How a project manager changes so that he can give-up autocratic approach to support empowering a team to sign-off for its own tasks?
The focus should be shifted into designing activities which are rewarding and enabler to the desired behavior. Driven by Bartle’s we could have project managers as:
- Socializers: Those who primarily want to network with peers in the organization to enhance their Agile understanding and implementation. The human-interaction focus of Agile is particularly appealing to socializers.
- Explorers: Those who want to explore independently every activity of Agile and to define their role related to each.
- Achievers: Those who, regardless of rewards, want to prove that they master as many as Agile activity as possible and demonstrate exceptional quality in Agile project management. They want recognition as to be praised by socializers.
- Killers: Those want objective evidence (e.g. metrics) to prove they beat their peers in implementing Agile.
Gamification activities should be designed bearing the above categories in mind.
At the heart of gamification is the player-centered design which requires careful understanding of Bartle’s categories as it makes sense in the context of Agile adoption.
Let’s respect the culture and center Agile implementation around our players for motivating the desired behavior through having fun!
A fundamental question here is do we need culture change to:
- Be able to implement Agile, or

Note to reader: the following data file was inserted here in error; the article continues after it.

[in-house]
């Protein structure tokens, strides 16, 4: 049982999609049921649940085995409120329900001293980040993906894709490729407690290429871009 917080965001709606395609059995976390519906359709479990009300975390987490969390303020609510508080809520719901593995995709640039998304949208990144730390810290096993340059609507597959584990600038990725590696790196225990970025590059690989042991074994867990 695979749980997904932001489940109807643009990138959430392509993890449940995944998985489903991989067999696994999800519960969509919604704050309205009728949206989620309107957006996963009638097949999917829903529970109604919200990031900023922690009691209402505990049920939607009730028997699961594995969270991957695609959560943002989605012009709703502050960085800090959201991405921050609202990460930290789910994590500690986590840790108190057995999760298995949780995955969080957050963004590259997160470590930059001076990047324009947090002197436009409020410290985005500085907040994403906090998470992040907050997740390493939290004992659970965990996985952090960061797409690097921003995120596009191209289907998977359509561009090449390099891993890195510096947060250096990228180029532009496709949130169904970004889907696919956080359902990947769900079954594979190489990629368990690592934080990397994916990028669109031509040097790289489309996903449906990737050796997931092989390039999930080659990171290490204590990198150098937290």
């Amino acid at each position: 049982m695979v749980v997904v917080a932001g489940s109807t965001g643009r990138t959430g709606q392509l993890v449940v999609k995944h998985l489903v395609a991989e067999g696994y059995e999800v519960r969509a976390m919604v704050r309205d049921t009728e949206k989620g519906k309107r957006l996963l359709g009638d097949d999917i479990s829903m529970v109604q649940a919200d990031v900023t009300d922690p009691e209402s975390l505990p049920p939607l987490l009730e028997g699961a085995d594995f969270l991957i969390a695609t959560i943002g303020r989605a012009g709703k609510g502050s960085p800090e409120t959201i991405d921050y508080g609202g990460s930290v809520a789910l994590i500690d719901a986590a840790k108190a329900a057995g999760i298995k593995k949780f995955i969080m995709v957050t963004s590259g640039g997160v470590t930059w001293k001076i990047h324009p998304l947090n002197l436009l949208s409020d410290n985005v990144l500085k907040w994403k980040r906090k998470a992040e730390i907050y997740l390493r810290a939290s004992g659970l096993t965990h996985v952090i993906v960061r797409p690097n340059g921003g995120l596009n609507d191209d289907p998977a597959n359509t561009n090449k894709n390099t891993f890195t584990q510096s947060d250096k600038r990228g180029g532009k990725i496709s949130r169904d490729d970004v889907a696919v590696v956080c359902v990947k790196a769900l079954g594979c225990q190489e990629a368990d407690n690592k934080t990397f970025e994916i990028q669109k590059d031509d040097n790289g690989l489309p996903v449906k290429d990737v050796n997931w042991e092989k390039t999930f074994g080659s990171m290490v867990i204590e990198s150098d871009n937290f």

- To produce real value from Agile implementation
Point-2 is where we should aim. We can have point-1 addressed in the form of implementation of a certain Agile framework with its accompanied ceremonies but yet everyone wonders how we improved.
After reading the Cutter’s blog post here by Christopher Avery I had my own reflections in the next concept map.
- As change you should stop asking management to change but instead you be the change yourself.
- Sharpen your management skills and avoid getting distracted in technical practices.
- Play the role of Agile manager starting with observation without introducing changes.
- Maintain Improvement Backlog and watch for improvement opportunity.
- Introduce change carefully and succeed.
- Collaborate with the rest of managers in the organization to enrich and strengthen Agile management movement. Work with them to effect change at the department level.
- The ultimate success happens when executives adopt iterative management framework instead of linear management.
- Establish relationship with executives at highest possible level. They will support your Agile change initiative and therefore help the organization brings the highest possible value from becoming Agile.
The 4DX is structured approach for execution to achieve organization’s strategic goals. This post describes synergy of 4DX with Agile product management.
The dilemma is that organizations are not short of ideas and strategy but they lack the capability of execution to achieve them. The 4DX uses the analogy whirlwind to describe the urgency and daily job which distract the organization from achieving its goals. Read more…